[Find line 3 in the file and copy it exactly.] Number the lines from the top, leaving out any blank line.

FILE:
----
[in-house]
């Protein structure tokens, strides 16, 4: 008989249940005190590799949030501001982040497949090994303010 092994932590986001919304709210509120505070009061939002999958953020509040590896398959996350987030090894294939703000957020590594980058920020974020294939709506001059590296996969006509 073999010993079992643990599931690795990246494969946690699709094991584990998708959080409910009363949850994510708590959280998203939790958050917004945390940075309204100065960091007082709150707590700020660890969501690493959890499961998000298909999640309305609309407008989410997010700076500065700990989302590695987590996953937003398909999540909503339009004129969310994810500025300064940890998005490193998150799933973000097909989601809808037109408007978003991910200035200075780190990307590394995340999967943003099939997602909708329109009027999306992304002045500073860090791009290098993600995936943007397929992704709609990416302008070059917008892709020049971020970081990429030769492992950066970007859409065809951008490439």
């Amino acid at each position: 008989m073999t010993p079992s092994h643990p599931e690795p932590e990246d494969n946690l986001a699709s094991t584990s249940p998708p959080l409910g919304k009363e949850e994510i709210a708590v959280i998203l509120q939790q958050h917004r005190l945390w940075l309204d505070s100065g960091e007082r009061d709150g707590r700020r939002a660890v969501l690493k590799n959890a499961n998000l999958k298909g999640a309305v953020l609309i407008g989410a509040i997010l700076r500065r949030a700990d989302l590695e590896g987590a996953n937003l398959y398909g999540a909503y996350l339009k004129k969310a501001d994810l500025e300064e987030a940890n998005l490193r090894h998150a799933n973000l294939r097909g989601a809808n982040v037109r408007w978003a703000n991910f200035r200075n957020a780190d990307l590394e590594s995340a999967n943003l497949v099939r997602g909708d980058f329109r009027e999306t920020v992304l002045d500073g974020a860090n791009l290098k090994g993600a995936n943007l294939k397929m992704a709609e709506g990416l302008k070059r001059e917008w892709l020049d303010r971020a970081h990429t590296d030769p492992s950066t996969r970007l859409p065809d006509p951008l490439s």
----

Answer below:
């Amino acid at each position: 008989m073999t010993p079992s092994h643990p599931e690795p932590e990246d494969n946690l986001a699709s094991t584990s249940p998708p959080l409910g919304k009363e949850e994510i709210a708590v959280i998203l509120q939790q958050h917004r005190l945390w940075l309204d505070s100065g960091e007082r009061d709150g707590r700020r939002a660890v969501l690493k590799n959890a499961n998000l999958k298909g999640a309305v953020l609309i407008g989410a509040i997010l700076r500065r949030a700990d989302l590695e590896g987590a996953n937003l398959y398909g999540a909503y996350l339009k004129k969310a501001d994810l500025e300064e987030a940890n998005l490193r090894h998150a799933n973000l294939r097909g989601a809808n982040v037109r408007w978003a703000n991910f200035r200075n957020a780190d990307l590394e590594s995340a999967n943003l497949v099939r997602g909708d980058f329109r009027e999306t920020v992304l002045d500073g974020a860090n791009l290098k090994g993600a995936n943007l294939k397929m992704a709609e709506g990416l302008k070059r001059e917008w892709l020049d303010r971020a970081h990429t590296d030769p492992s950066t996969r970007l859409p065809d006509p951008l490439s």